Women have it all, right? The women’s curse is that we perceive that we owe it to previous female generations to do more. Yet – women can achieve anything they want today. Take on any job. Be a domestic goddess at will. We also find total balance in this multitasking maze like master jugglers, right? Todays women have new dilemma: Knowing you can do ‘it all’, but feel a pull to do less. Do you too find yourself in the quandary of work — life balance? You know how your forerunners fought for you to have ‘it all’ – but is it perhaps time to claim your right to work and have a healthy lifestyle too? Is it perhaps because you want more?
The Women’s Curse: The Push of Ancestry
The curse of ancestry hangs over women of today. From our ancient roots to our own mothers – our forerunners were just as caught up in an eternal dilemma: What you should do versus what you actually want to. It becomes a curse when you feel you’re not living up to expectations laid upon you.
“Because I am a woman, I must make unusual efforts to succeed. If I fail, no one will say, “She doesn’t have what it takes.” They will say, “Women don’t have what it takes.” – Clare Booth Luce keepinspiring.me
Each generation looked back to those before them and felt the pressure to do better than what they had managed. Thus the wheels kept on spinning. How much do our previous generations still guide our decisions now?
Women of the Ancient World
My Viking ancestors would roll over in their graves — or rather laugh out loud — if they heard anyone utter that I am not capable of doing something. I restock the wood, hammer in a nail, and power tool my way through my country life. My Viking ancestry can rest easy on this account.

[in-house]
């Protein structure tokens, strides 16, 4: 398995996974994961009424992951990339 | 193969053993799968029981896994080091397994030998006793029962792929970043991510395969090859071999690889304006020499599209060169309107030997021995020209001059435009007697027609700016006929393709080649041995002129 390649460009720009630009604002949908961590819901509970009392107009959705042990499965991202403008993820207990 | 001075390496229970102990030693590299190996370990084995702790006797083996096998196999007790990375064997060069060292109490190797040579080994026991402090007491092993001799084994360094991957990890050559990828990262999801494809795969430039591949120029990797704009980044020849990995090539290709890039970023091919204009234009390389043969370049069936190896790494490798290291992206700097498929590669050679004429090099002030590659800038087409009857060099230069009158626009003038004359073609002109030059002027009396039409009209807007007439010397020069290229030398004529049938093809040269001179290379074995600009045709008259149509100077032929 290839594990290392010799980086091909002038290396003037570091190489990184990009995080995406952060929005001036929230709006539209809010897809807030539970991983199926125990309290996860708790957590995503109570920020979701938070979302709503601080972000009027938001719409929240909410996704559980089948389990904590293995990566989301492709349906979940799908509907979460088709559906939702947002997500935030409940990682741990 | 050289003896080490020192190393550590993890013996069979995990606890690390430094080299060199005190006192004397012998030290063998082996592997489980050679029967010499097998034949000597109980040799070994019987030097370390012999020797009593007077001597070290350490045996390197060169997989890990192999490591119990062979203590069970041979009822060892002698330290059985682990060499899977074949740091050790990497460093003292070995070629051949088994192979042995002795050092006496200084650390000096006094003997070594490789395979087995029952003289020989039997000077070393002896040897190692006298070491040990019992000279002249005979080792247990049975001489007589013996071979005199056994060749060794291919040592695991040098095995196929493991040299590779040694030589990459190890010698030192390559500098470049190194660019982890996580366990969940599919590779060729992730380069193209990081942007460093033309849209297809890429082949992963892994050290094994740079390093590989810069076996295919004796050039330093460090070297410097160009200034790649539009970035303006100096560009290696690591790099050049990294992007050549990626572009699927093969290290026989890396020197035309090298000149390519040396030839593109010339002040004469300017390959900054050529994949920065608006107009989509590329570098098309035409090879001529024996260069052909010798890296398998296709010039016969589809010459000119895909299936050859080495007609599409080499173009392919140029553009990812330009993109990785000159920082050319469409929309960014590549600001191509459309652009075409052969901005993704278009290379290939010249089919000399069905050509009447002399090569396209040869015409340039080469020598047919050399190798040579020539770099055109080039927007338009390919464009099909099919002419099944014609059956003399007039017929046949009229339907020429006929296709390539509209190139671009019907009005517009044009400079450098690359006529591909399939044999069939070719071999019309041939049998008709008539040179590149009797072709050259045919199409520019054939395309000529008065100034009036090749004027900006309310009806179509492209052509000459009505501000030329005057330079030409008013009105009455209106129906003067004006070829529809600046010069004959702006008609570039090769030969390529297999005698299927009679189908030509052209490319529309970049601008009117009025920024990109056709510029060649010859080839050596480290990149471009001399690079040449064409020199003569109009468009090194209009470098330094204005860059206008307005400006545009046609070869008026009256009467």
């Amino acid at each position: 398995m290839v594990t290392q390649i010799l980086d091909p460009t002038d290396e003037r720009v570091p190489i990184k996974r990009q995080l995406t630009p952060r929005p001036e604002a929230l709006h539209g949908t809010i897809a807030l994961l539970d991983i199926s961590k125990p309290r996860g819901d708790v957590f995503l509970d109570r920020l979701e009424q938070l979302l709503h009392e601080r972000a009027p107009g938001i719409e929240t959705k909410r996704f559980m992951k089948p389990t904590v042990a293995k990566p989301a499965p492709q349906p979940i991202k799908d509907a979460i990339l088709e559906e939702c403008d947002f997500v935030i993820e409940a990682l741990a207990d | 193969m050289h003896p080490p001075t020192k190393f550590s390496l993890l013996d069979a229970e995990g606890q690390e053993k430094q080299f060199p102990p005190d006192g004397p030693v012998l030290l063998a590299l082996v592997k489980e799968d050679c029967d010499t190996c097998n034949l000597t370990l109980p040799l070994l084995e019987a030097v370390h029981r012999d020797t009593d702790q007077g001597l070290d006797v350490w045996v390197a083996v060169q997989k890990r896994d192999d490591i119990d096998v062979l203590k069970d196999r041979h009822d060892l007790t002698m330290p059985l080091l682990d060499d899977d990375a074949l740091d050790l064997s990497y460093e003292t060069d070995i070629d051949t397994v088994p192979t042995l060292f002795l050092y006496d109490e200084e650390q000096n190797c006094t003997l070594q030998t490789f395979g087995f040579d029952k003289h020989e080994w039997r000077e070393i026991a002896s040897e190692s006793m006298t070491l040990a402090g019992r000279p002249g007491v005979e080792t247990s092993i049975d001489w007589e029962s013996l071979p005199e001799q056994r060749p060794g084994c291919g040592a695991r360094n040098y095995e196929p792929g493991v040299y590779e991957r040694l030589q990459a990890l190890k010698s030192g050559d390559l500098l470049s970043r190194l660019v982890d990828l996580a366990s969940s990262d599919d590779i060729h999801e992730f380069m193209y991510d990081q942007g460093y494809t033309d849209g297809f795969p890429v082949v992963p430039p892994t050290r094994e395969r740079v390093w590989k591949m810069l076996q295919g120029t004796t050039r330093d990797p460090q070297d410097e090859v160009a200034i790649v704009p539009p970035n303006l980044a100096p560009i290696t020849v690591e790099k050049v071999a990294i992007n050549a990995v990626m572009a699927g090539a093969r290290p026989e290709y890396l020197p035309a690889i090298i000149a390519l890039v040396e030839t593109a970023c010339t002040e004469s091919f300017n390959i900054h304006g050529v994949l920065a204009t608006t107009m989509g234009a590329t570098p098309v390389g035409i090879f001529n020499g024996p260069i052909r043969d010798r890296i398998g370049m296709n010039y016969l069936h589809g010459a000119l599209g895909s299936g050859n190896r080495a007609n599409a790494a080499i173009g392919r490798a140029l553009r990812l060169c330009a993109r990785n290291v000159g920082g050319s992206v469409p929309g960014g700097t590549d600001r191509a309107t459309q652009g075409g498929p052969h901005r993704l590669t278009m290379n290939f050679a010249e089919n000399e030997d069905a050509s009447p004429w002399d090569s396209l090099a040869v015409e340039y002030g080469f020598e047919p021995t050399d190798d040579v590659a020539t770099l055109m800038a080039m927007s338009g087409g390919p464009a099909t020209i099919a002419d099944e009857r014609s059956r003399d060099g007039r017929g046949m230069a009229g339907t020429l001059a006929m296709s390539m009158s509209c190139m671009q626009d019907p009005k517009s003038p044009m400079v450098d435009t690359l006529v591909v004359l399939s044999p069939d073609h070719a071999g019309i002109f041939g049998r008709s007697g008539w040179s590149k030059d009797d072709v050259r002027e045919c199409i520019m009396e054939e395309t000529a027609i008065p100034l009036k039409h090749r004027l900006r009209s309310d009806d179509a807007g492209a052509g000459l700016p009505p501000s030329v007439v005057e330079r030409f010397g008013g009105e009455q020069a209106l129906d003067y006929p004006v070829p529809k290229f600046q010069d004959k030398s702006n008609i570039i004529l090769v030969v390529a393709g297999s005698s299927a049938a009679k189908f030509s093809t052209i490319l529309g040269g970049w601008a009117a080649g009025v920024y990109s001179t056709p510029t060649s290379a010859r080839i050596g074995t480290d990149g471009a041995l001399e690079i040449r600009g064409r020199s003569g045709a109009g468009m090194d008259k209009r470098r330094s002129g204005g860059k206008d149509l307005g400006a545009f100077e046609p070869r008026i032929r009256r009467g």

Women of Scandinavia can look back upon the Vikings however, the ancient history reveals a number of strong, independent women all over the world: The Trung sisters in Vietnam, Boudicca in the UK, Cleopatra in Northern Africa, Penthesilua of the Amazons but to name a few.
Viking women led their own tribes, fought valiantly and brought up strong warrior men and women to take over from them. Viking women’s ability to take on different roles were challenged but rarely questioned. The Viking women organised the domestic tasks in groups, and collectively looked after children, food and household, thus sharing in a way that we can look at in awe today. When I look back at my ancient roots I feel proud — but then I wonder what on earth happened.
When did women become viewed as fragile, less able, and not capable to do certain tasks or jobs? One can argue that the views of women changed because religion came into play – and that men took a lead role in the interpretation of what Gods’ word meant. Other arguments can be made that the new world needed more compartmentalized roles whereby women were deemed ‘better’ to look after domestic priorities.
The Women’s Curse: A Changing World
Somewhere between the ancient world and women of today the world changed. Revolutions, wars and strong female voices made it possible for women to get into decision-making roles again.
Today – unlike many parts of the world, woman in the so-called Westernised world can: Vote; have access to education; enter any professional role (almost); fight in wars; drive a car; own property and inherit.
The way in which we think of ourselves has everything to do with how our world see us and how we see ourselves successfully acknowledged by the world. – Arlene Rankin keepinspiring.me
Today the right to have the same choices as men is often taken for granted. Yet – still the access to child care, domestic relief, flexible work arrangements or medical assistance make some of the choices near impossible for many.
The choice becomes: Choose a given profession over having a life. The strain of overdoing it all has hit the new generation. The fact that our mothers tried to combine it all has made it clear for many women of today that they want more: Work and life on our terms.
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The Women’s Curse: Stereotyping and Glass Ceilings